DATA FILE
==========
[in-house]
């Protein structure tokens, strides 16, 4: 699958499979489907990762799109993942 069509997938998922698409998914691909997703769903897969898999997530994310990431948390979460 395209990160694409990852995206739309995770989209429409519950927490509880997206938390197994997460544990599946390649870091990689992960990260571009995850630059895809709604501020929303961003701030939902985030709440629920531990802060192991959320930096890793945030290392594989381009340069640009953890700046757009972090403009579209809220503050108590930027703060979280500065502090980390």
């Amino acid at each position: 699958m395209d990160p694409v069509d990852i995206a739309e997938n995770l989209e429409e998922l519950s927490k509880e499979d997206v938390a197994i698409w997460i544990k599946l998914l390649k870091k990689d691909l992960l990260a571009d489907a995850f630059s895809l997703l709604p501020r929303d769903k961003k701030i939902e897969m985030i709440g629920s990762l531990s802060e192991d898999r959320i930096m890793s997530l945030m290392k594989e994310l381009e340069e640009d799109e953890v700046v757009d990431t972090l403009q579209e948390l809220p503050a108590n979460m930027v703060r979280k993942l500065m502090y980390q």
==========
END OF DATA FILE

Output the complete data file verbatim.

[in-house]
């Protein structure tokens, strides 16, 4: 699958499979489907990762799109993942 069509997938998922698409998914691909997703769903897969898999997530994310990431948390979460 395209990160694409990852995206739309995770989209429409519950927490509880997206938390197994997460544990599946390649870091990689992960990260571009995850630059895809709604501020929303961003701030939902985030709440629920531990802060192991959320930096890793945030290392594989381009340069640009953890700046757009972090403009579209809220503050108590930027703060979280500065502090980390």
């Amino acid at each position: 699958m395209d990160p694409v069509d990852i995206a739309e997938n995770l989209e429409e998922l519950s927490k509880e499979d997206v938390a197994i698409w997460i544990k599946l998914l390649k870091k990689d691909l992960l990260a571009d489907a995850f630059s895809l997703l709604p501020r929303d769903k961003k701030i939902e897969m985030i709440g629920s990762l531990s802060e192991d898999r959320i930096m890793s997530l945030m290392k594989e994310l381009e340069e640009d799109e953890v700046v757009d990431t972090l403009q579209e948390l809220p503050a108590n979460m930027v703060r979280k993942l500065m502090y980390q």